Doughnut Economics proposes an economic mindset that’s fit for the 21st century context and challenges. It’s not a set of policies and institutions, but rather a way of thinking that brings about the regenerative and distributive dynamics that this century calls for. Drawing on insights from diverse schools of economic thought – including ecological, feminist, institutional, behavioural and complexity economics – it sets out seven ways to think like a 21st century economist in order to bring the world’s economies into the safe and just space for humanity.

Sacred Economics by Charles Eisenstein and the course, Living in the Gift explores the Gift Economy in depth.

David Fleming is a historian, economist, and ecologist with a deep understanding of how our prevailing economic systems have guided and defined our present society. Fleming’s posthumously published lifework, Lean Logic: A Dictionary for the Future and How to Survive It is a compelling vision of how we can recover what we have lost as the market economy has worked its way into every aspect of our lives.

The Circular Economy Club (CEC) is the international network of the circular economy field, including professionals and organizations with over 280 CEC local clubs in 140 countries. CEC envisions a new era where all cities worldwide function through a circular model, setting the end of an age of waste. The current economy is based on the linear model to produce and consume more products and discard them fast. Compounded with rapid population growth, resources depletion and growing pollution, it poses unforeseen threats to our future. CEC believes the transition to the circular economy is a solution to protect and promote the health of the people and the planet and to design out waste from our world.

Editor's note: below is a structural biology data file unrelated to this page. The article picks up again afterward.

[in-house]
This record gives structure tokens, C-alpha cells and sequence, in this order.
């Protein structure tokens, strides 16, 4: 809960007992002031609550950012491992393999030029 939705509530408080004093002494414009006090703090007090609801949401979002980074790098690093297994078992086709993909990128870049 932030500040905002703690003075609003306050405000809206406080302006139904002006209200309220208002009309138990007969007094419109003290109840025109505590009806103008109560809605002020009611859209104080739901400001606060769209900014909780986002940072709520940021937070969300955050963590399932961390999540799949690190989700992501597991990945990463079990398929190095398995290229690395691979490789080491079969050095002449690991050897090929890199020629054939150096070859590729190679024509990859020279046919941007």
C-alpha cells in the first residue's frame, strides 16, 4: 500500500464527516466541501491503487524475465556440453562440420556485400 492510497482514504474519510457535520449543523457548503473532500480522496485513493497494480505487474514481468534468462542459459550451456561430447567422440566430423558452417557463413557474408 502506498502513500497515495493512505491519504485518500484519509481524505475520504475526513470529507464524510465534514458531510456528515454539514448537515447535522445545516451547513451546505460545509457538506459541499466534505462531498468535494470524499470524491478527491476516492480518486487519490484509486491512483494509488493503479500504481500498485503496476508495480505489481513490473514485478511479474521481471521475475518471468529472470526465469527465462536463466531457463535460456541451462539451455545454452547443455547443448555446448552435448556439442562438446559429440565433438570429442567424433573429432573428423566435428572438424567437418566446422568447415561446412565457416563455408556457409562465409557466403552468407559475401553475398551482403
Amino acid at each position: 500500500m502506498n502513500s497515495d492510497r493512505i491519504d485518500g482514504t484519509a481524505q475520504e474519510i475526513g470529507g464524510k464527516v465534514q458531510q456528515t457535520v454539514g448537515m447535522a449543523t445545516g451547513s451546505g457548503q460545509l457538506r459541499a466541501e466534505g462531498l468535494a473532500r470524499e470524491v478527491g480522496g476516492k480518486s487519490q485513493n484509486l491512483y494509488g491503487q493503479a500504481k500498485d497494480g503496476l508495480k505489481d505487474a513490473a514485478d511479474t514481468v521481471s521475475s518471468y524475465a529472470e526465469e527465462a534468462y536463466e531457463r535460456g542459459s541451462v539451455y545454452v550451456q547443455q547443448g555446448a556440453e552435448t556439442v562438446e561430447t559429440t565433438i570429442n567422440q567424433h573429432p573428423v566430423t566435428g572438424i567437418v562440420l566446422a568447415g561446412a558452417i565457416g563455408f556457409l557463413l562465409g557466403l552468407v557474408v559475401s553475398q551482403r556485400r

The REconomy Project is part of the Transition Network, a global grassroots movement of communities seeking to strengthen their resilience to problems including climate change, rising energy prices, economic uncertainty and inequality. A number of Transition groups or initiatives (TIs) are creating new livelihoods and enterprises, and expanding their area of influence deep into their local economic system. The REconomy Project can help you do the same where you live – to take on the exciting challenge of transforming the economic destiny of your local community.

Transition Together (UK) supports people to connect locally to build more sustainable and equal communities where we have control over our day to day lives. The climate crisis, inequality, division and widespread discrimination show our political and economic systems are not serving the well-being of people or the planet. But people from all walks of life are coming together to turn this around and build a better future. Communities are stepping up to address the big challenges they face by starting local. If we wait for governments, it will be too late. If we act as individuals, it will be too little. But if we act as communities, it might just be enough, and it might just be in time.

The Institute for Policy Studies is a leader on New Economy policy issues under its programs on the Global Economy, and Inequality and the Common Good. The latter program provides support for Resilience Circles, Wealth for the Common Good, and offers many useful resources.

The Business Alliance for Local Living Economies (BALLE) is an alliance of businesses and organizations working together to build local economics that work for people and nature.

The American Independent Business Alliance (AMIBA) provides a variety of resources for “buy independent, buy local” campaigns and other efforts to support community enterprise.